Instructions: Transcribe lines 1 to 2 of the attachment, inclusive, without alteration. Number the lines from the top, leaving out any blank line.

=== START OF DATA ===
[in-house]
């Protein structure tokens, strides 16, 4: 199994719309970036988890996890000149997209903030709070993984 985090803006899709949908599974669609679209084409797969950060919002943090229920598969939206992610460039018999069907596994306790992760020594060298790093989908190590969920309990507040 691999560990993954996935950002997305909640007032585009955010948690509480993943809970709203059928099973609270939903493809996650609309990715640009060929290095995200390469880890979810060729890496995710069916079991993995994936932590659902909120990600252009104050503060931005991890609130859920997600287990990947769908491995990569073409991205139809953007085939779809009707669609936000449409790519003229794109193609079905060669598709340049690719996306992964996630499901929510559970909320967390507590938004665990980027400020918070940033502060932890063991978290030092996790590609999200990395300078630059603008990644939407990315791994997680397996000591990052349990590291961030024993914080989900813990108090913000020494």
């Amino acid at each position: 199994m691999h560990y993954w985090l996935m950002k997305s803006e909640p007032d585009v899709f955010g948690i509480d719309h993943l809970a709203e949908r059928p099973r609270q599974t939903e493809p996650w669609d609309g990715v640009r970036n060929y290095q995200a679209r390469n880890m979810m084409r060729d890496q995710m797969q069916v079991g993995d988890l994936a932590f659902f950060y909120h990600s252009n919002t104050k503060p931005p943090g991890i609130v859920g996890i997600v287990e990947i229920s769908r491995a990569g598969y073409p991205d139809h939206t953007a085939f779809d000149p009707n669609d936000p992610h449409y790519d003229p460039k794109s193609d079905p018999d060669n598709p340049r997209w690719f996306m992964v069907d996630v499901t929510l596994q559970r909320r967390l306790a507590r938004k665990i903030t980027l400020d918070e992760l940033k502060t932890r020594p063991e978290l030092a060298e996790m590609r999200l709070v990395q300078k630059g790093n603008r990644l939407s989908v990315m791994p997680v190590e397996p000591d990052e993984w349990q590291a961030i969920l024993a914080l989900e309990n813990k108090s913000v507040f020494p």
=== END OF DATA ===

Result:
[in-house]
């Protein structure tokens, strides 16, 4: 199994719309970036988890996890000149997209903030709070993984 985090803006899709949908599974669609679209084409797969950060919002943090229920598969939206992610460039018999069907596994306790992760020594060298790093989908190590969920309990507040 691999560990993954996935950002997305909640007032585009955010948690509480993943809970709203059928099973609270939903493809996650609309990715640009060929290095995200390469880890979810060729890496995710069916079991993995994936932590659902909120990600252009104050503060931005991890609130859920997600287990990947769908491995990569073409991205139809953007085939779809009707669609936000449409790519003229794109193609079905060669598709340049690719996306992964996630499901929510559970909320967390507590938004665990980027400020918070940033502060932890063991978290030092996790590609999200990395300078630059603008990644939407990315791994997680397996000591990052349990590291961030024993914080989900813990108090913000020494």